The Jackbox Party Pack 5

Game review by
Chad Sapieha, Common Sense Media
The Jackbox Party Pack 5 Game Poster Image
Odd, wacky party game features user-generated content.

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A lot or a little?

The parents' guide to what's in this game.

Positive Messages

Individual games promote social interactions and friendly competitive play among friends and strangers. Players are rewarded for being clever, creative, and knowledgeable.

Positive Role Models & Representations

Host is eager to help players understand rules, is often pretty funny, but his jokes tend to come at the expense of players doing poorly.

Ease of Play

Players simply tap, swipe, or draw as instructed on their mobile device. Success depends on player's knowledge and creativity rather than on skill interacting with the game.

Violence

The mini-game Zeeple Dome involves slinging colorful characters at shadowy aliens, resulting in explosions and enemies disappearing.

Sex

While there's no explicit sex, some trivia questions have sexual themes, such as one where players are asked to decide whether sets of words sound like they could be the name of a male strip club.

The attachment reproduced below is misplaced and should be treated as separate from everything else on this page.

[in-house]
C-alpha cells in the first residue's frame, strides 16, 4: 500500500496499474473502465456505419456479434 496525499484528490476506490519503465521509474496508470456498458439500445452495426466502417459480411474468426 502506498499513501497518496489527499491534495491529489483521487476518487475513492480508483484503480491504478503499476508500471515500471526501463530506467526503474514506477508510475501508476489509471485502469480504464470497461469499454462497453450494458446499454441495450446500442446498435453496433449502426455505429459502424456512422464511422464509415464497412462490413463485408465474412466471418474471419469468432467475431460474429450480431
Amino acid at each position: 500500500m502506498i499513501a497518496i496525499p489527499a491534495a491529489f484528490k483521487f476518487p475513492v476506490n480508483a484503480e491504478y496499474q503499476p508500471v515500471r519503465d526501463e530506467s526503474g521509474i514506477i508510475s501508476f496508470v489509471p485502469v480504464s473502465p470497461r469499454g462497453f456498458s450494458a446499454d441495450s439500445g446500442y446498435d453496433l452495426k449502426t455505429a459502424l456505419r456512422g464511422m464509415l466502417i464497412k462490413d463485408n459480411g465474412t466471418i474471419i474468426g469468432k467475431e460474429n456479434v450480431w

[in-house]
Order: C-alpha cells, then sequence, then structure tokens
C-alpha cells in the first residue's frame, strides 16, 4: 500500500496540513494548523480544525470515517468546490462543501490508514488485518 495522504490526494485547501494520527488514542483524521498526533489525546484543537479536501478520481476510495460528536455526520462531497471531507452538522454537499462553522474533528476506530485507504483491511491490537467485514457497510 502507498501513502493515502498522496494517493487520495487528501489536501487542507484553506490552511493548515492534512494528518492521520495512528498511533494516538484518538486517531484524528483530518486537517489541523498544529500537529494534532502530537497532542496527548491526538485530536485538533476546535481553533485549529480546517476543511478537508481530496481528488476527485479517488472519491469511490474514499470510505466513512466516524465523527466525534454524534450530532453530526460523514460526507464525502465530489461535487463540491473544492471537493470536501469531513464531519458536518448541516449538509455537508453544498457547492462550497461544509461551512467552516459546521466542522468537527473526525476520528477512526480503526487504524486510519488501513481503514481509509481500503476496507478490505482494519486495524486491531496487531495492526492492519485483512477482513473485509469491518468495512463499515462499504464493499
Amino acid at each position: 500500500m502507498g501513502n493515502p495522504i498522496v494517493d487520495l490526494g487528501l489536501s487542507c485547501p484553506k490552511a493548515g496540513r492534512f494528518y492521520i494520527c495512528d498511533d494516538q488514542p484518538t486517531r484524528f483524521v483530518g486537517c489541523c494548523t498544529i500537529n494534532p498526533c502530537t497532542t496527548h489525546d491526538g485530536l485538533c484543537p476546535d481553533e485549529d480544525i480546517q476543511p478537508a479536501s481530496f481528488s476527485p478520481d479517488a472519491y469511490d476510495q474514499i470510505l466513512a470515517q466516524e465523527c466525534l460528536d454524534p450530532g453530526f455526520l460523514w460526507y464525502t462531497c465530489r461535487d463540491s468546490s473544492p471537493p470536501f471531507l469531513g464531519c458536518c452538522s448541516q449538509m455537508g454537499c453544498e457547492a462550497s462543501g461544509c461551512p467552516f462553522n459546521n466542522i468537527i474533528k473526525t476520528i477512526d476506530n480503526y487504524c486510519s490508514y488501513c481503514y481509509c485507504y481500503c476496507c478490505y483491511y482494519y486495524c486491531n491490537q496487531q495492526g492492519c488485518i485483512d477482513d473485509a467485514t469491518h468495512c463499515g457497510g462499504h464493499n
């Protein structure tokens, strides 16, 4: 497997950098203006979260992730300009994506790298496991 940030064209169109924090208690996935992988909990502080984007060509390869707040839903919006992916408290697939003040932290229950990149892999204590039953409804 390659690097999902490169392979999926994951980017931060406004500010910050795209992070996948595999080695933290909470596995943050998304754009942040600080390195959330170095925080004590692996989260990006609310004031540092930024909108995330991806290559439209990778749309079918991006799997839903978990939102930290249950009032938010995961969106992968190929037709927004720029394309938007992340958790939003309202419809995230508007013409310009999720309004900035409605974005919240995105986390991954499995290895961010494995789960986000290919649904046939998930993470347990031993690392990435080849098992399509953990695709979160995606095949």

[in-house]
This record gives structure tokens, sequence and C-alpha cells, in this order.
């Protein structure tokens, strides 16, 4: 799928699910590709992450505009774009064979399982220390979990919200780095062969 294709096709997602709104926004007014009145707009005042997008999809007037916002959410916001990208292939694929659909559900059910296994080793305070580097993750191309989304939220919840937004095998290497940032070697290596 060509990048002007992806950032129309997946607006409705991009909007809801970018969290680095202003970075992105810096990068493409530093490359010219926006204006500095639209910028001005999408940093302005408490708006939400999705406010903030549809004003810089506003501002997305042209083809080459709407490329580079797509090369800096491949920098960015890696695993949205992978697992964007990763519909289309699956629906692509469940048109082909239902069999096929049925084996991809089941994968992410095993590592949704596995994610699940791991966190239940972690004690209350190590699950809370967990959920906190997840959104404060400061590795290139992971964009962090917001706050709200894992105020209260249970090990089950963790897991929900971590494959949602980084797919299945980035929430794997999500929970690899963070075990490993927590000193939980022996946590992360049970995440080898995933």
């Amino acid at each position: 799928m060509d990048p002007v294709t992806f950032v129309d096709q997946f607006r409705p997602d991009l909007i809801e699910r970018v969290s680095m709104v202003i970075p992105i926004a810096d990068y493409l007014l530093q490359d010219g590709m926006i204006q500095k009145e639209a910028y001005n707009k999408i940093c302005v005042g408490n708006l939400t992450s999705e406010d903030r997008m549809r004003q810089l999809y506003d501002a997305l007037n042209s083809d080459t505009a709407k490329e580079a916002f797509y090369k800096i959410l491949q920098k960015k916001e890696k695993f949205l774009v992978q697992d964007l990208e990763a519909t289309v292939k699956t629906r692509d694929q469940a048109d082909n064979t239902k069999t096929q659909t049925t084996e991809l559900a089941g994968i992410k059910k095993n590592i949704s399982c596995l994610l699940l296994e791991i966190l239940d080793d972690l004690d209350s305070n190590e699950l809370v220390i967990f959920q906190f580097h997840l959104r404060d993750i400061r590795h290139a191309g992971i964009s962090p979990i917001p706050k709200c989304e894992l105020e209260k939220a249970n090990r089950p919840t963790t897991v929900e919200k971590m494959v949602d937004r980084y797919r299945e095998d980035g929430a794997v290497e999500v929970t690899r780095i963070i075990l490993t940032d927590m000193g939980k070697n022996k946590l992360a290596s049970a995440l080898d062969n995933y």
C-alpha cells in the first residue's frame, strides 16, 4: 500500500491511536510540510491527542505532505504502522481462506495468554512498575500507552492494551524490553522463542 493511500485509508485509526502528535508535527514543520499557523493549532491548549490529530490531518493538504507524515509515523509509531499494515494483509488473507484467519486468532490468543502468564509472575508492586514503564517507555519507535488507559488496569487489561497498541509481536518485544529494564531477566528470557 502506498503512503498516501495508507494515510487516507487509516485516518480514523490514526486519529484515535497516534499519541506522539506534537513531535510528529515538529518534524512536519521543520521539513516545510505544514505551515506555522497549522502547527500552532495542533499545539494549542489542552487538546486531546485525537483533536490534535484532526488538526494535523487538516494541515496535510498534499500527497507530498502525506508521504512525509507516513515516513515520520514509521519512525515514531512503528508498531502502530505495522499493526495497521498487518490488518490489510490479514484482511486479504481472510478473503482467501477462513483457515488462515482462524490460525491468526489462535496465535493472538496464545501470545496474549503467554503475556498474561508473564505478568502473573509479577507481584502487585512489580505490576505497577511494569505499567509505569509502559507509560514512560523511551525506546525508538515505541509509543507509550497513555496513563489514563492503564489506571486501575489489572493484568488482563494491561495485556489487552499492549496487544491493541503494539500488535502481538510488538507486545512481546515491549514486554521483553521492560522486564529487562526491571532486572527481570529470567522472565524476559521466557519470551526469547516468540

Language

Mild language appears occasionally in questions, such as one in which the word "ass" appears several times in reference to song lyrics.

Consumerism

Trivia questions include plenty of pop culture references -- including specific movies, songs, books, and games -- but without intent to act as promotion or advertising.

Drinking, Drugs & Smoking

What parents need to know

Parents need to know that The Jackbox Party Pack 5 is a collection of party games focused on trivia and creativity for the PlayStation 4, Xbox One, and Windows PCs. The primary trivia game has players answer questions about everything from grammar to geography. Others see players trying to come up with imaginative rap lyrics, devising tricky questions that will divide the other players, and drawing pictures of inventions that solve silly problems. While instructions and questions are presented on TV, players -- local or anywhere in the world -- interact with the game by visiting a website on their mobile device. Spectators can watch games online via Twitch. Content produced by the game's designers involves moderate raciness -- expect questions that occasionally reference sexual themes or include mild language, such as "ass," -- but some games allow players to input their own pictures and words, which could result in unexpectedly mature material. But the player running the game is provided options to keep proceedings family friendly. One game involves neither trivia nor drawing, but instead simply has players working together to sling colorful creatures at invading enemies, sometimes resulting in cartoon explosions.

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What's it about?